Today’s Headlines

  • CDOT: We’re Not Moving the Mulberry Playlot Speed Cam (DNA)
  • Pedestrian Struck, Seriously Injured at Chicago/LaSalle (NBC)
  • Cop Who Fatally Struck Man in Wheeling Was Making a Traffic Stop (Tribune)
  • Drug Bust Suspect Charged With Attempted Murder After Striking Officer With Car (DNA)
  • Antunovich Plans to Turn Rambler Building Into Garage for Hotel & Data Center (DNA)
  • Despite Fears of “Horrendous” Traffic, Lincoln Park Is Getting Less Dense (Hertz)
  • Hyde Park SSA Plans to Run Tests of Free Trolley Service This Fall (RedEye)
  • Village-Backed Eatery at Tinley Park Metra Stop Isn’t Generating Much Revenue (Tribune)
  • Lot Next to CSO May Be Turned Into Park Commemorating Route 66 (DNA)
  • Principal Appears to Pull Off Sick BMX Tricks in School Attendance Video (DNA)

Get national headlines at Streetsblog USA

  • Kevin M

    Interesting piece by Daniel Hertz re: Lincoln Park density. I recall a similar point being made last week by a certain savvy Streetsblog reader/commenter.

  • rohmen

    It seems as if other residents may be concerned regarding population density increasing in general in that area, but the “horrendous traffic” quote that keeps getting referenced here and other places pretty clearly complains about the added traffic congestion these projects will bring, and is not a complaint about increased density of people per se in the area. Something Hertz even acknowledges in his comments section.

    The fact that traffic congestion in that area has increasingly become a serious problem, while records support population density in that area has actually decreased, shows that population density and traffic congestion are not necessarily related and need to be addressed as separate issues in this part of Lincoln Park.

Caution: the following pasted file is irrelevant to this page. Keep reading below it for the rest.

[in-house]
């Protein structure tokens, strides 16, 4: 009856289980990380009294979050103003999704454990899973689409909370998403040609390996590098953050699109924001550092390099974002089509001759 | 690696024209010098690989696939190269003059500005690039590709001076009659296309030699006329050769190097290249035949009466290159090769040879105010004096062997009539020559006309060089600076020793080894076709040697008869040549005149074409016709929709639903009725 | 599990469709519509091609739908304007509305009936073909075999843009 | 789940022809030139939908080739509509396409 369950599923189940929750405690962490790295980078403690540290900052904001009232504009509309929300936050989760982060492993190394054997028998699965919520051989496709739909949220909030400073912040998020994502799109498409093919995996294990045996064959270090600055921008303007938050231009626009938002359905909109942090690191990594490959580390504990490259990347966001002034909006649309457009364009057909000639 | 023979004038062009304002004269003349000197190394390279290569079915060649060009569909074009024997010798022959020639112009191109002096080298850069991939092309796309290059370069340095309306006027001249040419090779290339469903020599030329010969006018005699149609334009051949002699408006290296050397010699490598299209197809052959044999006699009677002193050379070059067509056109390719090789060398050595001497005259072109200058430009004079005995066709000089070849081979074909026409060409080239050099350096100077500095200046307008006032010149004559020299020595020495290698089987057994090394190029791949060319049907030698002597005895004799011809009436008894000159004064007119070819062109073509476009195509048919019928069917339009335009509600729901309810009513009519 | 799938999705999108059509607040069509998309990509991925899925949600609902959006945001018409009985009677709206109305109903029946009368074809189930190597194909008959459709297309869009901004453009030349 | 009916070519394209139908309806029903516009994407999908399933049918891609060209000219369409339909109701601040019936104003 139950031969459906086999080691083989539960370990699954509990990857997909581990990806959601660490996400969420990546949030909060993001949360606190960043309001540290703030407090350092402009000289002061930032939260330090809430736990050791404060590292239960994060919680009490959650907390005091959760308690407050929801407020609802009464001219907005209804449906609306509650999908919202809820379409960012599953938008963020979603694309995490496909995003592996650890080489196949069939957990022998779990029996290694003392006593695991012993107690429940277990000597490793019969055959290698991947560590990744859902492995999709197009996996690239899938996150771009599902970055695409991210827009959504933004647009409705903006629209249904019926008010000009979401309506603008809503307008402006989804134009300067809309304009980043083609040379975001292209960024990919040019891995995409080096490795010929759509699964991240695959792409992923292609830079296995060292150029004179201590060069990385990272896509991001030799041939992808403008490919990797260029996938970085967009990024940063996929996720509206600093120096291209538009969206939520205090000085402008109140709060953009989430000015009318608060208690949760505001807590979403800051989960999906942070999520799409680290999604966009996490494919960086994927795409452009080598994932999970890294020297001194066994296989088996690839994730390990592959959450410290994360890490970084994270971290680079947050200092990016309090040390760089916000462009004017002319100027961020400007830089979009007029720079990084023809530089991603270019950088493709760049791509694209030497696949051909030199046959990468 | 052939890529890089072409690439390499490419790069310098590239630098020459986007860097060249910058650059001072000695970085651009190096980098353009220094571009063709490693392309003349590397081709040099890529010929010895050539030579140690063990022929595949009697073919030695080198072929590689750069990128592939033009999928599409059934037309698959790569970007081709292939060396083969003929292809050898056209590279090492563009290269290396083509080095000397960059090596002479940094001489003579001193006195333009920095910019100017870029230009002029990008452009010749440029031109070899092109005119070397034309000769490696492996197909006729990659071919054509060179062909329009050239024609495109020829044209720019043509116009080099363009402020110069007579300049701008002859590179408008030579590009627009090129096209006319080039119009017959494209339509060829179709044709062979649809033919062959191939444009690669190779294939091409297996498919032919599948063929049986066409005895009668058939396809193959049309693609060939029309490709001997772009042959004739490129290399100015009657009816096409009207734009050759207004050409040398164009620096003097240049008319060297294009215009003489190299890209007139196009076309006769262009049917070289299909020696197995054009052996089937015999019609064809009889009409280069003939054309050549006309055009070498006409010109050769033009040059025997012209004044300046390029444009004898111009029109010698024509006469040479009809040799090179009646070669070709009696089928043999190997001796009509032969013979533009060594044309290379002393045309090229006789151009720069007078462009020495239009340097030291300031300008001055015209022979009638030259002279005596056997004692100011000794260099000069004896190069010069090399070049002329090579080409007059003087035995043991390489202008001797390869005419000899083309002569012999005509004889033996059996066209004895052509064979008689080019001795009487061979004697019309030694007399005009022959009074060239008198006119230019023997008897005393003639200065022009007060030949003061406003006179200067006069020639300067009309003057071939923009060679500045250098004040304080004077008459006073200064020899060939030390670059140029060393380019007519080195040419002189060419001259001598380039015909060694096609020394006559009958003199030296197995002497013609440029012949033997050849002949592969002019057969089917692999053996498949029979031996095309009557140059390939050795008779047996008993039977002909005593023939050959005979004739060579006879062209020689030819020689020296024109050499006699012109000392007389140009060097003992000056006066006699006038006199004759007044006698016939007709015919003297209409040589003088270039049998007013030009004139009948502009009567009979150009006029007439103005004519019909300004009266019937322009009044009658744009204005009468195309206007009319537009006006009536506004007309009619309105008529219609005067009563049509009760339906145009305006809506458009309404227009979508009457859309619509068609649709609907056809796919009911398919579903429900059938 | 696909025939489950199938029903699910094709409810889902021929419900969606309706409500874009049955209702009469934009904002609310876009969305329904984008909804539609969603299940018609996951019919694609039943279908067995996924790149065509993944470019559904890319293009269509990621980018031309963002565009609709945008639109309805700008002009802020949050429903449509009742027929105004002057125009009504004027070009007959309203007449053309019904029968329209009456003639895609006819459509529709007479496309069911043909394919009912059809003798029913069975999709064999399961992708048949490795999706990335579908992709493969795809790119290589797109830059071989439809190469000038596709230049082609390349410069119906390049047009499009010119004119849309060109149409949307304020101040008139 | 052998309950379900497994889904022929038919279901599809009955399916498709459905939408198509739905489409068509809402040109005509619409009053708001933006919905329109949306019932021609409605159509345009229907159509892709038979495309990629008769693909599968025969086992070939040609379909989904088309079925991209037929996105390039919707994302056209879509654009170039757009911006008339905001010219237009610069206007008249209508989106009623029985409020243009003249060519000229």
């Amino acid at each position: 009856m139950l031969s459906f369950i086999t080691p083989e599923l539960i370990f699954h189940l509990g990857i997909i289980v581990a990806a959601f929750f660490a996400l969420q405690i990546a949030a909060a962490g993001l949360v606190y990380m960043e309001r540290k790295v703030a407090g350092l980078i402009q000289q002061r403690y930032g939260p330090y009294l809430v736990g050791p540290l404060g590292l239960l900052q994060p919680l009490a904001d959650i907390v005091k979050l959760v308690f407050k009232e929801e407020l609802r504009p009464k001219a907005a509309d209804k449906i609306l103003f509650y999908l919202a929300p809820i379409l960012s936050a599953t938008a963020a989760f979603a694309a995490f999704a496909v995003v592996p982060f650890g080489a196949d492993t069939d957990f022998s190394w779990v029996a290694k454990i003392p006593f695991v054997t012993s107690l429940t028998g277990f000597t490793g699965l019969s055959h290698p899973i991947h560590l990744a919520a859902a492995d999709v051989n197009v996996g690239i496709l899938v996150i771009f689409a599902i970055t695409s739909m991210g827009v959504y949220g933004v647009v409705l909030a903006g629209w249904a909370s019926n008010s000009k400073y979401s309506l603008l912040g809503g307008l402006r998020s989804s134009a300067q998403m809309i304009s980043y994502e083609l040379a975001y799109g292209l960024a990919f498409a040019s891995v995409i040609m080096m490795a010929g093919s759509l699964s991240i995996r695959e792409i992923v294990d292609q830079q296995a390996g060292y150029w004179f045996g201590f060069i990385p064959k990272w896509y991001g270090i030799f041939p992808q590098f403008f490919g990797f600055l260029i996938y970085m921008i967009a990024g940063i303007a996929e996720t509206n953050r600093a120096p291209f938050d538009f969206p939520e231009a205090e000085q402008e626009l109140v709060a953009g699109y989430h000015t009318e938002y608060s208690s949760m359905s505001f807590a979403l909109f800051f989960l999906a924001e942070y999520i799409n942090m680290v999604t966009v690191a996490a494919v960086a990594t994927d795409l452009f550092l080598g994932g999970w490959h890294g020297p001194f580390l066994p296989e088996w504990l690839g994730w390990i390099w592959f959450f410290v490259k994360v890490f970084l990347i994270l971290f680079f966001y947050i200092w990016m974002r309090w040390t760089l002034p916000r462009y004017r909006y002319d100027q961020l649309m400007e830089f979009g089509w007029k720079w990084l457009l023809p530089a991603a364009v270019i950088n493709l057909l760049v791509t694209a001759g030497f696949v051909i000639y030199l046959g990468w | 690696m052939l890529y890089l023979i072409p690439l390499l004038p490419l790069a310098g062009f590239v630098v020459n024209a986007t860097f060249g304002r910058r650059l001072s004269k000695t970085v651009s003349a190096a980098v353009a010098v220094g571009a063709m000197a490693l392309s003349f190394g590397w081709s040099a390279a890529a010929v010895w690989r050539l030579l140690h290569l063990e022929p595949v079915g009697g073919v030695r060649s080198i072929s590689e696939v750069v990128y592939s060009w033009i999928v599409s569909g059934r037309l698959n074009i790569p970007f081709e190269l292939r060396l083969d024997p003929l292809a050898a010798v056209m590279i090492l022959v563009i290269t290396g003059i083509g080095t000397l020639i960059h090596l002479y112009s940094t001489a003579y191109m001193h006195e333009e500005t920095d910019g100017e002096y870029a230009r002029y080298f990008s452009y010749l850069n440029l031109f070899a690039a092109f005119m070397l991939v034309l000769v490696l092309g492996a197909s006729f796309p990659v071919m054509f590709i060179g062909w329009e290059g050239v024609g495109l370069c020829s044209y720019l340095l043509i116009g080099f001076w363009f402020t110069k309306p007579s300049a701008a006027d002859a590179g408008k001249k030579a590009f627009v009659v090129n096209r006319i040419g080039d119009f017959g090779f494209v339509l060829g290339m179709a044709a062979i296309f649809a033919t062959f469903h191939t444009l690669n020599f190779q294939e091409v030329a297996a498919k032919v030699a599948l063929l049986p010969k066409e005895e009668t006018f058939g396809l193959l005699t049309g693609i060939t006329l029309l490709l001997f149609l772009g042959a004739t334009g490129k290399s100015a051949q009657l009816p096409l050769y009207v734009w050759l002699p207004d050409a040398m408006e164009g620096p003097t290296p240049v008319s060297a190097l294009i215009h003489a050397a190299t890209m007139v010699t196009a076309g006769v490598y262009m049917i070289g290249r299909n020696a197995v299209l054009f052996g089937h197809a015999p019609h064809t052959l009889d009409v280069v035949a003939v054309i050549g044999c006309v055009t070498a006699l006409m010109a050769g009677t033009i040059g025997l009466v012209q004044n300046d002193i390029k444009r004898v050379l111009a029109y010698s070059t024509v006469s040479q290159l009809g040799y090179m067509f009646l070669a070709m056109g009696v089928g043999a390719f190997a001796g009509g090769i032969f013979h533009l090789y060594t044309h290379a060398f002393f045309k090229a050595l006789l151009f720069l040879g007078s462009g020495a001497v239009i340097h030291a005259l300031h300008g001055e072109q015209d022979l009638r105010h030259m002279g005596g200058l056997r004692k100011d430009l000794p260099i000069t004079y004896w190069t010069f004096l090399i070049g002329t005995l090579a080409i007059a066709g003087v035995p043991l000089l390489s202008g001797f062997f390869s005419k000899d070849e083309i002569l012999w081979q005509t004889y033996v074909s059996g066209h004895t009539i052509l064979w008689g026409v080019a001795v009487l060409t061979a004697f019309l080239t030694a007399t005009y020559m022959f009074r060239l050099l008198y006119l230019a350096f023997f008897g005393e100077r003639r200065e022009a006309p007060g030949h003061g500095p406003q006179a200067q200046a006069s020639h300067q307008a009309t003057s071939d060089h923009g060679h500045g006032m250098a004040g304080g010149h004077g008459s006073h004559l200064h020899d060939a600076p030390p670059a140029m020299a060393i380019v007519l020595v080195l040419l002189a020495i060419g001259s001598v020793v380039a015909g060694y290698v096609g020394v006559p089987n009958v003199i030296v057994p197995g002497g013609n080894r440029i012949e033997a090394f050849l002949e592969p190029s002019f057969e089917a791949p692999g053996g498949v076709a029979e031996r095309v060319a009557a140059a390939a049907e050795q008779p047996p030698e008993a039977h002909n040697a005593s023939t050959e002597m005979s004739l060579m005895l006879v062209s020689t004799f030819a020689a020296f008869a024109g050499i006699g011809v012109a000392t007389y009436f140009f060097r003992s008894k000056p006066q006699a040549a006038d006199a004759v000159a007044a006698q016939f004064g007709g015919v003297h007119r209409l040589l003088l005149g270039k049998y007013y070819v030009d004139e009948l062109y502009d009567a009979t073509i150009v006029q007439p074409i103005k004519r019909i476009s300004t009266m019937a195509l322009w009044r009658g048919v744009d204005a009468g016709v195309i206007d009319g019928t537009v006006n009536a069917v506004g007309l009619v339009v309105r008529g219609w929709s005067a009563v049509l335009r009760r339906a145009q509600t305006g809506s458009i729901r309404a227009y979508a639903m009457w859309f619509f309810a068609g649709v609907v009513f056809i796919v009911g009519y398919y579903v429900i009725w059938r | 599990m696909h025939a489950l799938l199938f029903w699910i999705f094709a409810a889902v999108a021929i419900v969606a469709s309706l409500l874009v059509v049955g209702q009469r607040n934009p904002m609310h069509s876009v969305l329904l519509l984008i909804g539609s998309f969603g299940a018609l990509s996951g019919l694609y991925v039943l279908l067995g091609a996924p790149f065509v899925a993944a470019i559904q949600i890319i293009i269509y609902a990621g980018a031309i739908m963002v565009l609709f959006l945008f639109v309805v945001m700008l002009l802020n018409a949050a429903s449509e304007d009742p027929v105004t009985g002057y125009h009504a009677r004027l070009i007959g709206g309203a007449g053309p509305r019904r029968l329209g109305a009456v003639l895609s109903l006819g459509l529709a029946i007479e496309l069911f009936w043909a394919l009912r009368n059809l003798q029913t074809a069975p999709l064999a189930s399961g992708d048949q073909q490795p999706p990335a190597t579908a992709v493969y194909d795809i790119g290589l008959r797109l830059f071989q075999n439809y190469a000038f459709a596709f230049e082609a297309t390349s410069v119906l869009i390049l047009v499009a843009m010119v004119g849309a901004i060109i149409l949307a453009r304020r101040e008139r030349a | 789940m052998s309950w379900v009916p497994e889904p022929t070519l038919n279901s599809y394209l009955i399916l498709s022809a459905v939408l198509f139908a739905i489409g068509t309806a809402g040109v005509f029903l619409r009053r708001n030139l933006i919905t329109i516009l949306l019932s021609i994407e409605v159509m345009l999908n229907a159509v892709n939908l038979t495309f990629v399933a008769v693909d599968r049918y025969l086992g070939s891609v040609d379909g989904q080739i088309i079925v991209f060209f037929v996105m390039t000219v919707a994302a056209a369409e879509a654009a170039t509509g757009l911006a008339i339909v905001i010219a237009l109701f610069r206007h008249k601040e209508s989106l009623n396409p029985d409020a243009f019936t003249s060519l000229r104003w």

Again, I’m surprised this resident’s quote keeps getting called out on streetsblog as anti-density, when in reality it seems to be pretty aligned with this site’s message to avoid creating car-centric neighborhoods where you could readily draw residents who would do without an automobile.

  • Jeff H

    Unfortunately the Tribune article (not linked) on the guy getting hit has the quote from the officer that he “darted in front of the car.” The NBC article seems more balanced given the limited amount of information given on the incident.

  • Anne A

    In LP and other neighborhoods, the pattern I’ve noticed is: as they become more affluent and large single family homes or condos replace higher density units that previous housed folks who weren’t as affluent, the number of cars per household and the amount those residents drive seems higher compared to those who lived there before.

  • skyrefuge

    Yeah, a more-relevant data-dive would be to check out It shows that approximately 50% of the existing households in the surrounding census tracts are car-free. So a 1:1 parking ratio seems pretty unnecessary for new development.

    Not that I’d expect very trenchant analysis from a blogger in 2014 who makes bar graphs where the Y-axis doesn’t start at 0. Ugh!

  • rohmen